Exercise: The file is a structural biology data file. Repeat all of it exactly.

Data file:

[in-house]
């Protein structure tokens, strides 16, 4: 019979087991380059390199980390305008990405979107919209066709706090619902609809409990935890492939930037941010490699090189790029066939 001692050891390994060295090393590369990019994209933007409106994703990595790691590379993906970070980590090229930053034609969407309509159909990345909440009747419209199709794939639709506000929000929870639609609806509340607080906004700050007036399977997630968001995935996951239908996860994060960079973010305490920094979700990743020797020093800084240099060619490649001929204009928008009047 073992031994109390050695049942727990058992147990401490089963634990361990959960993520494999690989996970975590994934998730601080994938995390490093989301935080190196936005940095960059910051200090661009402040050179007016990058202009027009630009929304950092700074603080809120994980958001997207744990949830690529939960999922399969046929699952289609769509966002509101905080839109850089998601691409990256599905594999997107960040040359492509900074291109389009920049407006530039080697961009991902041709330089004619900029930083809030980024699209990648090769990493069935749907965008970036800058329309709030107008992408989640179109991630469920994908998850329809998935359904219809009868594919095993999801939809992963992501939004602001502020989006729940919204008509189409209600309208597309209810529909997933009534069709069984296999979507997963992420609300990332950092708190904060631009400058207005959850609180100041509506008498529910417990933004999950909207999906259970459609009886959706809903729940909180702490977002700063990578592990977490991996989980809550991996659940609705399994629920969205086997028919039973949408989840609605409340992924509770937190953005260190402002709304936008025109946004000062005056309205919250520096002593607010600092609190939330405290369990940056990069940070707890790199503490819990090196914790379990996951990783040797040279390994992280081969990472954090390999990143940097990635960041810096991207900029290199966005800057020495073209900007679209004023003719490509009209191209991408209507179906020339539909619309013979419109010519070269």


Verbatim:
[in-house]
């Protein structure tokens, strides 16, 4: 019979087991380059390199980390305008990405979107919209066709706090619902609809409990935890492939930037941010490699090189790029066939 001692050891390994060295090393590369990019994209933007409106994703990595790691590379993906970070980590090229930053034609969407309509159909990345909440009747419209199709794939639709506000929000929870639609609806509340607080906004700050007036399977997630968001995935996951239908996860994060960079973010305490920094979700990743020797020093800084240099060619490649001929204009928008009047 073992031994109390050695049942727990058992147990401490089963634990361990959960993520494999690989996970975590994934998730601080994938995390490093989301935080190196936005940095960059910051200090661009402040050179007016990058202009027009630009929304950092700074603080809120994980958001997207744990949830690529939960999922399969046929699952289609769509966002509101905080839109850089998601691409990256599905594999997107960040040359492509900074291109389009920049407006530039080697961009991902041709330089004619900029930083809030980024699209990648090769990493069935749907965008970036800058329309709030107008992408989640179109991630469920994908998850329809998935359904219809009868594919095993999801939809992963992501939004602001502020989006729940919204008509189409209600309208597309209810529909997933009534069709069984296999979507997963992420609300990332950092708190904060631009400058207005959850609180100041509506008498529910417990933004999950909207999906259970459609009886959706809903729940909180702490977002700063990578592990977490991996989980809550991996659940609705399994629920969205086997028919039973949408989840609605409340992924509770937190953005260190402002709304936008025109946004000062005056309205919250520096002593607010600092609190939330405290369990940056990069940070707890790199503490819990090196914790379990996951990783040797040279390994992280081969990472954090390999990143940097990635960041810096991207900029290199966005800057020495073209900007679209004023003719490509009209191209991408209507179906020339539909619309013979419109010519070269």